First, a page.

Many gym rats use resistance bands to make their workout even more beneficial. The only problem is that some exercises are out the question with resistance bands because they’re too difficult to hold and can create a dangerous situation. Resistance solves this problem. This fitness accessory acts as a wrist or ankle cuff that fastens using Velcro. The pièce de résistance is a swiveling hook in the shape of a stylized “R” that attaches the band, making it possible to lift free weights with some extra resistance. This product costs backers $30 with an estimated delivery date of May 2014. Resistance hopes to raise $15,000 in a 40-day Kickstarter campaign.
The Premise. Lifting weights at the gym is a fundamental part of a well-rounded workout. Sometimes, however, fatigue hits at the worst time and heavy weights can be dangerous. Falling over or dropping a barbell can cause serious injury to yourself or others around you and no one wants to look like a clutzy dope at the gym.
The Product. The Trojan 3-D Gym is a simple frame that barbells attach to. The exerciser stands in the middle of the frame and lifts the barbell. This fitness guide is designed to follow the movements of the lifter, expanding and contracting automatically. The British creator, David Bean, had three things in mind when inventing this product: replicating a free weight workout experience, increased safety, and quality craftsmanship.
The Pitch. The Trojan’s Kickstarter campaign is rather long and includes some unnecessary information, such as scanned questionnaires from gyms interested in the Trojan. The one thing the campaign does leave out is a detailed description of the Trojan itself and, instead, shows too many letters and documents surrounding its legitimacy in the patent world. The video provides the only real insight into the product’s purpose. It would definitely be helpful to see some sort of diagram or photo of the finished product, instead of blurry photos of the prototyping phases. Trojan hopes to raise £20,000 in its 30-day campaign run.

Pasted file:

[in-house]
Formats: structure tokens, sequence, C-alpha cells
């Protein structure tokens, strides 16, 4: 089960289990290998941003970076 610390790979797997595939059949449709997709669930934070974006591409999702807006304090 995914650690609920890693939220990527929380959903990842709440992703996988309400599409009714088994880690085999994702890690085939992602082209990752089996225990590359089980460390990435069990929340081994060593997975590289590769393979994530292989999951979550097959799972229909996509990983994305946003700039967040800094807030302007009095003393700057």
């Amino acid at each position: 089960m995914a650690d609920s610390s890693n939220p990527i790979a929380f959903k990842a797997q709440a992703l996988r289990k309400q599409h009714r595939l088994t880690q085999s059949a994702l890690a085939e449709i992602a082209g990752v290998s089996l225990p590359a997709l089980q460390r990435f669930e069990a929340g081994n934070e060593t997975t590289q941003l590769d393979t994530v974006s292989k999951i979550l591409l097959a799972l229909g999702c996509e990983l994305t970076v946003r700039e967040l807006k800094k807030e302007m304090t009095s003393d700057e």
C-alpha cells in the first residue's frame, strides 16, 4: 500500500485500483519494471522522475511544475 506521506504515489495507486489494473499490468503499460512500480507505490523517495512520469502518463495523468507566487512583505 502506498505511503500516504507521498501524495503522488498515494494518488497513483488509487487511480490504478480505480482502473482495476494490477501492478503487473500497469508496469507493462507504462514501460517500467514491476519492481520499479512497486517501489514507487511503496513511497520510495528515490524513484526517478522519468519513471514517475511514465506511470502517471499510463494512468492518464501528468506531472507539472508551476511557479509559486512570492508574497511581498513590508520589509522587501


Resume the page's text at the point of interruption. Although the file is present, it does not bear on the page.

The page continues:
The Perks. Only backers willing to fork over £2,000 will receive a Trojan with an estimated delivery date of February 2015. Other lower tiers offer a variety of mini-perks with the added option of purchasing the apparatus at cost.
The Potential. The Trojan’s major goal is to replicate using free weights, but in a safer manner. There are several other workout devices out there that use a frame to help guide barbells, such as the PowerLine Power Rack, but not all have the same flexibility and freedom as the Trojan. One major argument against using weightlifting devices in lieu of free weights is that they don’t provide as good of a workout, because stabilizer muscles aren’t used. The Trojan 3-D Gym still requires those stabilizer muscles, but will help fitness buffs workout in a safe and efficient way. Trojan’s pricing is competitive for gym equipment. However, it’s a bit of a burden to lift for the home market at present.